content = content & _
            .cell("defaultStyles", "value").toString
        content = content & _
            .cell("sankeyStyles", "value").toString
        content = content & _
            .cell("header", "value").toString
        content = content & _
            .cell("sankeyCode", "value").toString
        content = content & _
        content = content & _
            .cell("chartCode", "value").toString
        With .cell("htmlname", "value")
            openNewHtml .toString, content
            If Not OpenUrl(.toString) Then
                MsgBox ("could not open " & .toString & " using default browser")
            End If
        End With
    End With
End Sub

I have introduced a new class – cSankey – which is reponsible for organizing the Excel data, and creating a suitable jSon representation as expected by the d3.js sankey plugin.


Here is the code for that class

' this is used to create sankey diagram input jSon data to D3.js plugin
Option Explicit
Private pUnique As cJobject
Private pDset As cDataSet
Private pIgnoreZero As Boolean
Public Property Get dSet() As cDataSet
    Set dSet = pDset
End Property
Public Property Get unique() As cJobject
    Set unique = pUnique
End Property
Public Property Get jSon(Optional optBeautify As Boolean = False) As String
    Dim s As String
    s = Trim(jObject.serialize(optBeautify))
    ' special tweak for json format needed- get rid of extra {}
    jSon = Mid(s, 2, Len(s) - 2)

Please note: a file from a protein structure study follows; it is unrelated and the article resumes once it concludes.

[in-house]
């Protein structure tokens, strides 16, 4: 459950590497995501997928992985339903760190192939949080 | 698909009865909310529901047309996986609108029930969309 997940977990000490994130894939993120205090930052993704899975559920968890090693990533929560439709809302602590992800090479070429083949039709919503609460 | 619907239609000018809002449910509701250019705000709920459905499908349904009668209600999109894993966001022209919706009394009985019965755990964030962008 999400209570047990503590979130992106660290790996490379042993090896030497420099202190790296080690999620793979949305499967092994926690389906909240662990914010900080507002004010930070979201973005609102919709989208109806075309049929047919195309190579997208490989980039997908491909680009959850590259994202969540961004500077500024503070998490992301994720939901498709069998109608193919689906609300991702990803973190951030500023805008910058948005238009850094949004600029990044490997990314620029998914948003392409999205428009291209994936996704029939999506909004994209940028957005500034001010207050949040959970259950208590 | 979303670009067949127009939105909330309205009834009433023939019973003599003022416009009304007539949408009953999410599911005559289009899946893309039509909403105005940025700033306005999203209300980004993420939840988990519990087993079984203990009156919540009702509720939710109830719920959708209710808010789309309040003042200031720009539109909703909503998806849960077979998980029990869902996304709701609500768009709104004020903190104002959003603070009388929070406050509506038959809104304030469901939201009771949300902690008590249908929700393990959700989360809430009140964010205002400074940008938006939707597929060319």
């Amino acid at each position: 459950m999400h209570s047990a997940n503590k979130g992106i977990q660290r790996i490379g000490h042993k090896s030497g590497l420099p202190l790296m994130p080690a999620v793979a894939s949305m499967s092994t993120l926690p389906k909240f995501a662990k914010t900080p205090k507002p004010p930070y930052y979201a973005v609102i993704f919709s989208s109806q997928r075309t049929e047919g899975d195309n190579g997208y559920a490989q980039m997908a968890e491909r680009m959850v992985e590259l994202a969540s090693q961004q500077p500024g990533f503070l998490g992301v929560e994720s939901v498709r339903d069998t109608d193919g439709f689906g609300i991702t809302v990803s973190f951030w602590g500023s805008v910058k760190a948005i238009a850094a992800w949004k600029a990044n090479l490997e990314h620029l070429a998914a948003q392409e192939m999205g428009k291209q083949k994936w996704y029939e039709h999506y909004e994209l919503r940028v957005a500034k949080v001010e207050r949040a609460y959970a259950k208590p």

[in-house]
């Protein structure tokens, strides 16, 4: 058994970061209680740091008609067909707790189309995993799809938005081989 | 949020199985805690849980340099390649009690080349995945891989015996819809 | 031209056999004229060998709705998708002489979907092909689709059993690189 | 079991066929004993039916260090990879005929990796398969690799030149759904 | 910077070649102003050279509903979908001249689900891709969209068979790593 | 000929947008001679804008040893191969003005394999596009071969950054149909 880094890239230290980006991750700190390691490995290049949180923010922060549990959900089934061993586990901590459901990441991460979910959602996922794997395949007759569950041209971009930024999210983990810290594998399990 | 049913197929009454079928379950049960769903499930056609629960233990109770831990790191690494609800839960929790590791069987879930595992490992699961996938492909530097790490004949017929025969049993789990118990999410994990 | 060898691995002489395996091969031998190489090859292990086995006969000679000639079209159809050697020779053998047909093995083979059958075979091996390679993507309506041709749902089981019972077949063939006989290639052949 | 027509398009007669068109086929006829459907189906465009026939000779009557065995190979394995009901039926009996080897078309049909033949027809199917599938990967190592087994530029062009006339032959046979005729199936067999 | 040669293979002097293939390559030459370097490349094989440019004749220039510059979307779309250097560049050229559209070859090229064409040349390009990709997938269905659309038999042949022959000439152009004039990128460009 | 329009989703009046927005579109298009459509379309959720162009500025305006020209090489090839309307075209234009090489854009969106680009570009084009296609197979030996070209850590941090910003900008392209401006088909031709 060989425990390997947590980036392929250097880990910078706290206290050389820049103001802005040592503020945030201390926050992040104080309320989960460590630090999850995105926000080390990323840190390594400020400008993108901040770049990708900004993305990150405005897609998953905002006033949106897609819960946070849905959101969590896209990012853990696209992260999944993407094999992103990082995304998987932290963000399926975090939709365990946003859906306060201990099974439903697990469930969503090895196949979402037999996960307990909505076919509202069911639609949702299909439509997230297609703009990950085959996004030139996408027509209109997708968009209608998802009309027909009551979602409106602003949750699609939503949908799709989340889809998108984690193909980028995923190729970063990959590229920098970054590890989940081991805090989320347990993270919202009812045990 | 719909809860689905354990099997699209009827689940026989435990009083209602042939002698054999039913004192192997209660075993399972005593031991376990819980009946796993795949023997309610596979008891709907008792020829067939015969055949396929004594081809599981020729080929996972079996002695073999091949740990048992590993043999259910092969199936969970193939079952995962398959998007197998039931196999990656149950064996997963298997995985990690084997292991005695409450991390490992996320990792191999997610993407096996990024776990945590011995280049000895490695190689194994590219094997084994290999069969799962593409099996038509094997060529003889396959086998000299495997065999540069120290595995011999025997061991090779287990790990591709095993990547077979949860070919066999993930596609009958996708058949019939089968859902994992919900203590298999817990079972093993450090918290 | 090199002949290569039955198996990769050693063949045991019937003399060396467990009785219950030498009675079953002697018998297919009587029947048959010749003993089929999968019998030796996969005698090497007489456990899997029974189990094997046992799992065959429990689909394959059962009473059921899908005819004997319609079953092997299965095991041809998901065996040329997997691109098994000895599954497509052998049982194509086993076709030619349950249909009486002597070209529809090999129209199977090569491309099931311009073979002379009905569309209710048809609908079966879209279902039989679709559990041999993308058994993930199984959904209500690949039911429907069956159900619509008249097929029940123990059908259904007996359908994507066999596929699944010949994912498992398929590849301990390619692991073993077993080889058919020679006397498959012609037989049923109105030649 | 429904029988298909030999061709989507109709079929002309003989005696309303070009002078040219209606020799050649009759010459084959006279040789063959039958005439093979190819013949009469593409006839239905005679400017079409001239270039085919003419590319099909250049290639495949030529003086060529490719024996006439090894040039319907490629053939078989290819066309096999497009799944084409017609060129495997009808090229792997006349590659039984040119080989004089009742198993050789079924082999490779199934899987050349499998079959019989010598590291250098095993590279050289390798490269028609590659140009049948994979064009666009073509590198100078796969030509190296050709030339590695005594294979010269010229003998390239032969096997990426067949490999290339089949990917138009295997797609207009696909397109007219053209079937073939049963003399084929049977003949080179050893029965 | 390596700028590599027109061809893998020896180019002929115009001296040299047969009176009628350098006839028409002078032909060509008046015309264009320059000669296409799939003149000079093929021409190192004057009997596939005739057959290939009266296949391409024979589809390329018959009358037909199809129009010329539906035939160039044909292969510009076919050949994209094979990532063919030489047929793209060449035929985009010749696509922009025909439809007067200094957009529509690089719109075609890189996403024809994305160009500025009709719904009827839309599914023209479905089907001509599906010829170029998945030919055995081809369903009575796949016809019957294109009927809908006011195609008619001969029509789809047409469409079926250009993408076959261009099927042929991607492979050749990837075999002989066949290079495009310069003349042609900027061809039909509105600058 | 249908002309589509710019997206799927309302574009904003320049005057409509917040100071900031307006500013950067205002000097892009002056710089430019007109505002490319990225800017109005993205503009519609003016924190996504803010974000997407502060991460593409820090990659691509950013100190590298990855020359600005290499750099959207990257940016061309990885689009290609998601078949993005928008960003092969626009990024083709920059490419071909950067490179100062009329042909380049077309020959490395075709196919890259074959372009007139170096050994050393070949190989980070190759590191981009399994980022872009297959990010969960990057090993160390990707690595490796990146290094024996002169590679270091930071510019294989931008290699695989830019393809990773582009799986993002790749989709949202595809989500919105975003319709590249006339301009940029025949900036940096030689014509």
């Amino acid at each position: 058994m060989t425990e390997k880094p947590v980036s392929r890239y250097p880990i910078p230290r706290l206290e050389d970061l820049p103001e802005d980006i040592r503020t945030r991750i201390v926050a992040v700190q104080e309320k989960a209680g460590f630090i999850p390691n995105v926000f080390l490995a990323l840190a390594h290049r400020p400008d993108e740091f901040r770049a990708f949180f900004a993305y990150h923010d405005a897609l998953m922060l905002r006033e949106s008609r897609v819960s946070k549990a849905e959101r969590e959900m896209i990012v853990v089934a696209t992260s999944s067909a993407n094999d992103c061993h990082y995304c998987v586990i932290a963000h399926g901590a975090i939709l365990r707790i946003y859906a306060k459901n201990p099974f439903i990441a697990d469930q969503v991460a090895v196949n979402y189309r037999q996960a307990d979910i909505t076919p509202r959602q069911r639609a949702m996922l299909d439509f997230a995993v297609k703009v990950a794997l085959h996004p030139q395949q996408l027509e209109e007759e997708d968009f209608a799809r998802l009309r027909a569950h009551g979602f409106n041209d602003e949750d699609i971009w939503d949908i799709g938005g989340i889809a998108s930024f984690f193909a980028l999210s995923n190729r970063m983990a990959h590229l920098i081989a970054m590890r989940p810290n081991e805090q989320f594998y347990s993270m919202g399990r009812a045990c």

End Property
Public Property Get jObject() As cJobject
    'return a jobject version for input to D3.js sankey diagram
    Dim cs As cJobject, dr As cDataRow, cc As cCell, _
            job As cJobject, nodes As cJobject, links As cJobject
    Set job = New cJobject
    Set job = job.init(Nothing)
    Set nodes = job.add("nodes").addArray
    For Each cs In pUnique.Children
        With nodes.add
            .add "name", cs.toString
        End With
    Next cs
    Set links = job.add("links").addArray
    For Each dr In pDset.rows
        If (dr.cell("Value").Value <> 0 Or Not pIgnoreZero) Then
            With links.add
                .add "source", getUniqueIndex(dr.cell("SourceID").toString)
                .add "target", getUniqueIndex(dr.cell("TargetID").toString)
                .add "value", dr.cell("Value").Value
            End With
        End If
    Next dr
    Set jObject = job
End Property
Private Function getUniqueIndex(s As String) As Long
    Dim job As cJobject
    Set job = pUnique.Find(makekey(s))
    If (job Is Nothing) Then
        getUniqueIndex = -1
        getUniqueIndex = job.childIndex - 1
    End If
End Function
Public Function init(ds As cDataSet, Optional optIgnore As Boolean = True) As cSankey
    Dim a As Variant, i As Long, cc As cCell, ct As Collection
    pIgnoreZero = optIgnore
    Set pUnique = New cJobject
    Set pDset = ds
    ' populated with these fields
    If (ds.headingRow.validate(True, "SourceID", "TargetID", "SourceLabel", _
        "TargetLabel", "Value")) Then
        ' sort out the names - each source or target id needs a label
        ' these are all the source labels
        Set ct = ds.column("SourceID").uniqueValues(eSortAscending)
        For Each cc In ct
            pUnique.add makekey(cc.toString), ds.cell(cc.row, "SourceLabel").toString
        Next cc
        ' the missing ones we will use the target label
        Set ct = ds.column("TargetID").uniqueValues(eSortAscending)
        ' the unknown  ones need the ToLabel
        For Each cc In ct
            If (getUniqueIndex(cc.toString) = -1) Then
                  pUnique.add makekey(cc.toString), ds.cell(cc.row, "TargetLabel").toString
            End If
        Next cc
        Set init = Me
    End If
End Function

You can find out more about other d3.js visualizations from Excel here.